Dr Richard Edward Young, who has died aged 66, was a consultant geriatrician for Inverclyde, Cowal and Bute for 25 years and played a major role in innovating and modernising elderly medicine for these diverse populations. Some of his peers said the task he was undertaking would be impossible, but he succeeded and his life's work gave him enormous satisfaction.
He was the son of James Young, thread manufacturer to J & P Coats, Paisley, and his wife Emily, and was schooled at the John Neilson Institution, Paisley, before studying medicine and graduating MB ChB from the University of Glasgow in 1971.
Aspiring to become a physician, he trained in various medical specialities, mainly in the Western Infirmary in Glasgow.
After gaining his MRCP (UK), the direction of his future life's work crystallised for him when he gained dual accreditation to apply for consultant posts in internal medicine and geriatric medicine.
His appointment as consultant physician in geriatric medicine to Inverclyde and surrounding populations was made in 1985.
He inherited facilities for treating and rehabilitating the elderly infirm which were unfit for purpose. They were sited in the scattered hospitals of Bridge of Weir, Ravenscraig Greenock, Dunoon, and Rothesay; all were situated away from Inverclyde Royal Hospital (IRH) in Greenock, which as the natural hub for a geriatric service.
He shouldered a huge caseload, with a paucity of support staff and 150 beds spread over four sites. Additionally he had responsibility for providing services for the young physically disabled.
By dint of his selfless hard work over many years, he modernised the service and introduced many innovations for the care and rehabilitation of the infirm, in their homes, the wards of the IRH and in his own units.
The final transformation came with the opening of the new Larkfield Unit in 2000. It was attached to the IRH Hospital, and gave easy access to the other medical and surgical specialities, and diagnostic facilities that his subset of the general population had long deserved.
He had championed the rights of elderly people to enjoy this purpose-built health care facility and he and the department won the respect of the local population and of his colleagues for their efforts.
He was an astute and thorough clinician, a good communicator, and he adopted a holistic approach to the care of his elderly patients.
He was their advocate and he protected their dignity and their physical and emotional medical needs fiercely. He worked precisely, obsessively, and set himself the highest ethical and professional standards.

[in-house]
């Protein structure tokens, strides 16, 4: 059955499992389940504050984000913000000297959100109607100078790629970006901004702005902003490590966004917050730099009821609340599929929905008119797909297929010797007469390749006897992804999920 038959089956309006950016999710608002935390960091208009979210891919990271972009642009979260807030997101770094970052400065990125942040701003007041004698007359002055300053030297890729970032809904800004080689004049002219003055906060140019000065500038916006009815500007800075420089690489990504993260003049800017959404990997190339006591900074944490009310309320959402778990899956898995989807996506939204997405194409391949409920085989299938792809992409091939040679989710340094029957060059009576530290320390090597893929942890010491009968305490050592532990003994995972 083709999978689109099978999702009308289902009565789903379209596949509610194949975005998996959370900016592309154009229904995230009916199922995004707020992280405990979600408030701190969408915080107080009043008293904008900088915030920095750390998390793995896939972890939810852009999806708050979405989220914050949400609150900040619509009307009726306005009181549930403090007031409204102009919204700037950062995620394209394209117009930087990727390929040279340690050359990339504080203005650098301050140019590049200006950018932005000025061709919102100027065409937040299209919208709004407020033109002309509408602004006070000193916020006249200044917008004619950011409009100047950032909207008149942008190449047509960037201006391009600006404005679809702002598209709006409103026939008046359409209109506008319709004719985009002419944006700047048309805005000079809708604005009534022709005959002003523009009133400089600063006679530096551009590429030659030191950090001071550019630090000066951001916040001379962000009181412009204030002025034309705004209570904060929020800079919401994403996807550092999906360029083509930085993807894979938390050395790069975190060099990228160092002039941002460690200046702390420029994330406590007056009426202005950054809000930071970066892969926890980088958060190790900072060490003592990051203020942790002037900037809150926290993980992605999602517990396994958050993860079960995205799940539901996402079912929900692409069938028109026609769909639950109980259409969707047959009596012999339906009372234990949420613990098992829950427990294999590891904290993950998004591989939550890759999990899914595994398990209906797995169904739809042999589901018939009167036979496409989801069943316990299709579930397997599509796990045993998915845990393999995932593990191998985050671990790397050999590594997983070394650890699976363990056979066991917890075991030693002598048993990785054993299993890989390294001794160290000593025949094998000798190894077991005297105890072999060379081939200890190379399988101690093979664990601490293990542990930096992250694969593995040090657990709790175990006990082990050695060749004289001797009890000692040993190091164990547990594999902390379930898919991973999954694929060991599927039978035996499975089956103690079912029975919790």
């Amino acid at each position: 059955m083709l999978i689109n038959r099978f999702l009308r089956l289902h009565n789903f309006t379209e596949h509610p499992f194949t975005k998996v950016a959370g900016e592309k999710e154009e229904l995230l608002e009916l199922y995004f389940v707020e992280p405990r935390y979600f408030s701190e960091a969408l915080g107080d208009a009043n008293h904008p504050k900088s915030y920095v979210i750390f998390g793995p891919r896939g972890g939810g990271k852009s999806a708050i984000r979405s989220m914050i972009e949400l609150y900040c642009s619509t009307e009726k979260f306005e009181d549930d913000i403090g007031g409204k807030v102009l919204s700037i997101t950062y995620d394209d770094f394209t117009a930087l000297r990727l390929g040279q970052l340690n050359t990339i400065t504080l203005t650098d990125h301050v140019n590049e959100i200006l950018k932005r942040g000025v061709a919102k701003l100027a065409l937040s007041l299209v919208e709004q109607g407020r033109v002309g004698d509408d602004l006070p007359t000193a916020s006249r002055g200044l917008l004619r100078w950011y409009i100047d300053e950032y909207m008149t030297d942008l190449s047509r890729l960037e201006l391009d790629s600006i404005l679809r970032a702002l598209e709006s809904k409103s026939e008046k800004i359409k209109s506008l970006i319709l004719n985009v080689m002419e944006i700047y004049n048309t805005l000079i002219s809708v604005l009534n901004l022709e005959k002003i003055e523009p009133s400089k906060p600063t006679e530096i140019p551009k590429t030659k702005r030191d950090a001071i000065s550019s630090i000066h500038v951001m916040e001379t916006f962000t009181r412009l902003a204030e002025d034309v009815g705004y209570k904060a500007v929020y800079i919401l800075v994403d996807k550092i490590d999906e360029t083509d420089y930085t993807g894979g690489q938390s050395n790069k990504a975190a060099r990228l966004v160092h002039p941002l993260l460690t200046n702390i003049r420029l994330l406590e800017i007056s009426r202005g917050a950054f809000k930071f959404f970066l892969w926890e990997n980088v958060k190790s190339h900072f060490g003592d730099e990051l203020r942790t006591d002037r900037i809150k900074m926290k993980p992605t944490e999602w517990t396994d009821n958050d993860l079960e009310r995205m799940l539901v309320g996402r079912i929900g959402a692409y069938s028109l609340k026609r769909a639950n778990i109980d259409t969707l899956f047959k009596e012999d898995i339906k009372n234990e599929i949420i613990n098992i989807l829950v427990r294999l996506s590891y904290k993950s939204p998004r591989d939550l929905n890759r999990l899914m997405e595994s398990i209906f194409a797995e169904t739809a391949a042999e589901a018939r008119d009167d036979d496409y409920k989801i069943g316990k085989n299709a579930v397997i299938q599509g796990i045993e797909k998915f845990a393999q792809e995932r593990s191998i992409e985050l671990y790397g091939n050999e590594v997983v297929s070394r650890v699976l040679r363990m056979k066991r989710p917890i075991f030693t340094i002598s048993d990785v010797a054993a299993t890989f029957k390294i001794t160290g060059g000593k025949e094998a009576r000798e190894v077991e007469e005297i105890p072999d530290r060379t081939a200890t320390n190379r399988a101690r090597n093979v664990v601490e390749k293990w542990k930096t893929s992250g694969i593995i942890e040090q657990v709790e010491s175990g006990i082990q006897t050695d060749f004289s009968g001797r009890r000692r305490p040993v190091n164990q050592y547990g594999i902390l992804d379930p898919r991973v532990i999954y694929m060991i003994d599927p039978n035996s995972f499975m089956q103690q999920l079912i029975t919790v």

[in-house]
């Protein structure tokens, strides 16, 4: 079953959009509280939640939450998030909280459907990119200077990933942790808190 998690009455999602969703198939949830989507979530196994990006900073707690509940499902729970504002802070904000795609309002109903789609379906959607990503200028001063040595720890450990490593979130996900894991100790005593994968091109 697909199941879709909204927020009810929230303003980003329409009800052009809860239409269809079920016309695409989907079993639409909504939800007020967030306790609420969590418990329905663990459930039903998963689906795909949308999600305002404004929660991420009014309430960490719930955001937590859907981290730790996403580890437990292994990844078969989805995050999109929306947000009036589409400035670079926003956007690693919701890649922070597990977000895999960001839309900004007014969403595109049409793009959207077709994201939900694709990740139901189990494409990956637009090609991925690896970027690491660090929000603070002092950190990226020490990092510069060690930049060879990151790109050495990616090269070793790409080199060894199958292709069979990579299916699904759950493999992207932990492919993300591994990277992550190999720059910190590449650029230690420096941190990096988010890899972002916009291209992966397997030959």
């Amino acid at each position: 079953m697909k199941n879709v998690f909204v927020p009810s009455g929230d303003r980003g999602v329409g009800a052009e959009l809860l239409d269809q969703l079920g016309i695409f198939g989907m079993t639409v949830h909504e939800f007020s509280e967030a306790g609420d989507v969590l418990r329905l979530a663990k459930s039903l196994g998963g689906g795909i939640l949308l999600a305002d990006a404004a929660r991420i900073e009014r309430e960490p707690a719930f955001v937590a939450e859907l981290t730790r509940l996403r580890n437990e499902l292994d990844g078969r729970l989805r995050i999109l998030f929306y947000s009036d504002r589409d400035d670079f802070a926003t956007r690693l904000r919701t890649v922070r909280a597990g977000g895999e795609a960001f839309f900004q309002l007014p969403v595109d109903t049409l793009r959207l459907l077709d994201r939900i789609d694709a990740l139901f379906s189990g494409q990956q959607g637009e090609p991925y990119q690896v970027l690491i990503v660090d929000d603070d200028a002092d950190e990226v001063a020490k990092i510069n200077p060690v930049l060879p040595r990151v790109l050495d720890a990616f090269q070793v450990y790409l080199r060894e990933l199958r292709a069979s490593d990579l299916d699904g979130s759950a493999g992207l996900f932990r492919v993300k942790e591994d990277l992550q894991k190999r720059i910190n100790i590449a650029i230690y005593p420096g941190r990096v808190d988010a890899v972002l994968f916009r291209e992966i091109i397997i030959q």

He was also a strong supporter of the multidisciplinary team (MDT) approach for organising the delivery of high quality care for elderly patients. The MDT team comprised nurses, doctors, speech and occupational therapists, physiotherapists and social workers. Dr Young was blind to the concept of status and kudos and while he led the team, he treated all its members as equals. This engendered loyalty and respect from the team although he was direct, clear, and honest with his criticism if staff fell short of the high standards he demanded and occasional personality clashes were the result.
He was an honorary clinical senior lecturer in geriatric medicine to Glasgow University. He was a gifted and enthusiastic teacher who took the responsibility to impart his knowledge to medical students, postgraduates, nurses and other staff very seriously indeed.
At times he was a critic of the establishment. He believed those in positions of authority and responsibility should clearly understand the difference between, in his words, doing something right, rather than doing nothing wrong. He was disrespectful of some of the motives and the bureaucracy involved in medical and administrative committees and he would ruefully state, with twinkling eye, "I did not get where I am today by being a sycophant."
He was also a keen supporter of the fundraising group The League of Hospital Friends in Greenock and as their clinical adviser he oversaw the donation of large sums of money to the IRH and the local medical community to provide equipment and patient transport services.
While he lived for his work, away from its intensity, he adored his children, grandchildren, and his home and garden in Bridge of Weir. The maxim that behind every successful man is a woman was affirmed by his successful marriage to Jocelyn Rentoul, a fellow medical student, whom he met on their first day at university.
At home, he was a charming, erudite and humorous host. He was a serious bibliophile enjoying his huge collection of books with particular focus on naval vessels, the military, cricket and cinema. He was a St Mirren fan and an avid follower of cricket.
His retirement was precipitated by the need to start chemotherapy for aggressive prostatic cancer. Whilst he enjoyed some memorable travel and holidays with his family, his retirement was blighted by this illness which he bore stoically.
He was an obsessive collector of many artefacts, amongst which was found a box of hundreds of letters of appreciation from his rehabilitated patients and their relatives. These are a just and fitting epitaph to this caring doctor and to the aims of his speciality: medicine for the elderly.
He is survived by his wife Jocelyn, their three children, Ramsay, Amy and Lynsey, and their four grandchildren Rhys, Oscar, Connie and Frieda and also by his sister Christine.